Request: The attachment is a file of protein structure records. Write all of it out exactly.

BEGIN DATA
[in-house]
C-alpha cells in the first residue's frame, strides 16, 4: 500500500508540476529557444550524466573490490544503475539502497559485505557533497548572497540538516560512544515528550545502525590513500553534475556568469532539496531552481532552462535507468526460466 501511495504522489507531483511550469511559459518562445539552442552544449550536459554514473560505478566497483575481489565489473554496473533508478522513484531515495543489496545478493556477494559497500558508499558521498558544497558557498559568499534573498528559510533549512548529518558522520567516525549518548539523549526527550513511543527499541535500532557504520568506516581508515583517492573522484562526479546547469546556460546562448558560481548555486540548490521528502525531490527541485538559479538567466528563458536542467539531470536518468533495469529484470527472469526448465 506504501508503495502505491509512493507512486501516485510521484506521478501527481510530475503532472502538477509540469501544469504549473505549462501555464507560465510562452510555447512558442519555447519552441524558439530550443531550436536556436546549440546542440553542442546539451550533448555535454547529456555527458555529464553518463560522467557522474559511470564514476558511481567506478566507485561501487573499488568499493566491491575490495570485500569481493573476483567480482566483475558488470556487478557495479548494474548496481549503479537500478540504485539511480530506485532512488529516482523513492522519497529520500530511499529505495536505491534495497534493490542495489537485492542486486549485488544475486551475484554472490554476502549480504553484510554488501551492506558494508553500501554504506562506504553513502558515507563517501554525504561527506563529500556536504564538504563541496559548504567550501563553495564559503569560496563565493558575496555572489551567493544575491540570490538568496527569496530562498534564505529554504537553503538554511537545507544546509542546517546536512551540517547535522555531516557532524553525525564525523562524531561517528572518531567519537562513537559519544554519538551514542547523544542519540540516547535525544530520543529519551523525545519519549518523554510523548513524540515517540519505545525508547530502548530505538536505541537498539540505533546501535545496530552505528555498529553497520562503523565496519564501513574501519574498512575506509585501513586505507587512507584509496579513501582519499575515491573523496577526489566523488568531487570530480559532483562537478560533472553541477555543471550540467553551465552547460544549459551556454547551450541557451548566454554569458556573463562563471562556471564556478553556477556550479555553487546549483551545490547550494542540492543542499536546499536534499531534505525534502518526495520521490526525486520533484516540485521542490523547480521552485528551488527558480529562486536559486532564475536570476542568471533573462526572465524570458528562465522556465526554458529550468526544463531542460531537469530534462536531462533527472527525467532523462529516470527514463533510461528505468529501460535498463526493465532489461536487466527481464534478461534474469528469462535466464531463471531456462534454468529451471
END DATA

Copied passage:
[in-house]
C-alpha cells in the first residue's frame, strides 16, 4: 500500500508540476529557444550524466573490490544503475539502497559485505557533497548572497540538516560512544515528550545502525590513500553534475556568469532539496531552481532552462535507468526460466 501511495504522489507531483511550469511559459518562445539552442552544449550536459554514473560505478566497483575481489565489473554496473533508478522513484531515495543489496545478493556477494559497500558508499558521498558544497558557498559568499534573498528559510533549512548529518558522520567516525549518548539523549526527550513511543527499541535500532557504520568506516581508515583517492573522484562526479546547469546556460546562448558560481548555486540548490521528502525531490527541485538559479538567466528563458536542467539531470536518468533495469529484470527472469526448465 506504501508503495502505491509512493507512486501516485510521484506521478501527481510530475503532472502538477509540469501544469504549473505549462501555464507560465510562452510555447512558442519555447519552441524558439530550443531550436536556436546549440546542440553542442546539451550533448555535454547529456555527458555529464553518463560522467557522474559511470564514476558511481567506478566507485561501487573499488568499493566491491575490495570485500569481493573476483567480482566483475558488470556487478557495479548494474548496481549503479537500478540504485539511480530506485532512488529516482523513492522519497529520500530511499529505495536505491534495497534493490542495489537485492542486486549485488544475486551475484554472490554476502549480504553484510554488501551492506558494508553500501554504506562506504553513502558515507563517501554525504561527506563529500556536504564538504563541496559548504567550501563553495564559503569560496563565493558575496555572489551567493544575491540570490538568496527569496530562498534564505529554504537553503538554511537545507544546509542546517546536512551540517547535522555531516557532524553525525564525523562524531561517528572518531567519537562513537559519544554519538551514542547523544542519540540516547535525544530520543529519551523525545519519549518523554510523548513524540515517540519505545525508547530502548530505538536505541537498539540505533546501535545496530552505528555498529553497520562503523565496519564501513574501519574498512575506509585501513586505507587512507584509496579513501582519499575515491573523496577526489566523488568531487570530480559532483562537478560533472553541477555543471550540467553551465552547460544549459551556454547551450541557451548566454554569458556573463562563471562556471564556478553556477556550479555553487546549483551545490547550494542540492543542499536546499536534499531534505525534502518526495520521490526525486520533484516540485521542490523547480521552485528551488527558480529562486536559486532564475536570476542568471533573462526572465524570458528562465522556465526554458529550468526544463531542460531537469530534462536531462533527472527525467532523462529516470527514463533510461528505468529501460535498463526493465532489461536487466527481464534478461534474469528469462535466464531463471531456462534454468529451471